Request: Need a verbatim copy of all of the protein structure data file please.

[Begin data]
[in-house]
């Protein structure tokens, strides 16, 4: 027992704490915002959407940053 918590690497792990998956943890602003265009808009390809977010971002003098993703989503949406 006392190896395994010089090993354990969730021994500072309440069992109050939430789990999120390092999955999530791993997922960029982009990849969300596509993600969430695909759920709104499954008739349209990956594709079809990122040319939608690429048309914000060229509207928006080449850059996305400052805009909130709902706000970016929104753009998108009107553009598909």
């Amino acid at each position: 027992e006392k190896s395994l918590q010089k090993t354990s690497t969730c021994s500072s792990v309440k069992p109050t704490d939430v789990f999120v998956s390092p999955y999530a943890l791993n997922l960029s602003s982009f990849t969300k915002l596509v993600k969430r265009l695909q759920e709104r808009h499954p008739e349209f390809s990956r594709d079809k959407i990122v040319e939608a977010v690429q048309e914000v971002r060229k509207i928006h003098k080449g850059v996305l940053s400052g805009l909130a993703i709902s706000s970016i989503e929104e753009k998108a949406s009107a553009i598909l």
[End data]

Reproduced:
[in-house]
């Protein structure tokens, strides 16, 4: 027992704490915002959407940053 918590690497792990998956943890602003265009808009390809977010971002003098993703989503949406 006392190896395994010089090993354990969730021994500072309440069992109050939430789990999120390092999955999530791993997922960029982009990849969300596509993600969430695909759920709104499954008739349209990956594709079809990122040319939608690429048309914000060229509207928006080449850059996305400052805009909130709902706000970016929104753009998108009107553009598909």
């Amino acid at each position: 027992e006392k190896s395994l918590q010089k090993t354990s690497t969730c021994s500072s792990v309440k069992p109050t704490d939430v789990f999120v998956s390092p999955y999530a943890l791993n997922l960029s602003s982009f990849t969300k915002l596509v993600k969430r265009l695909q759920e709104r808009h499954p008739e349209f390809s990956r594709d079809k959407i990122v040319e939608a977010v690429q048309e914000v971002r060229k509207i928006h003098k080449g850059v996305l940053s400052g805009l909130a993703i709902s706000s970016i989503e929104e753009k998108a949406s009107a553009i598909l």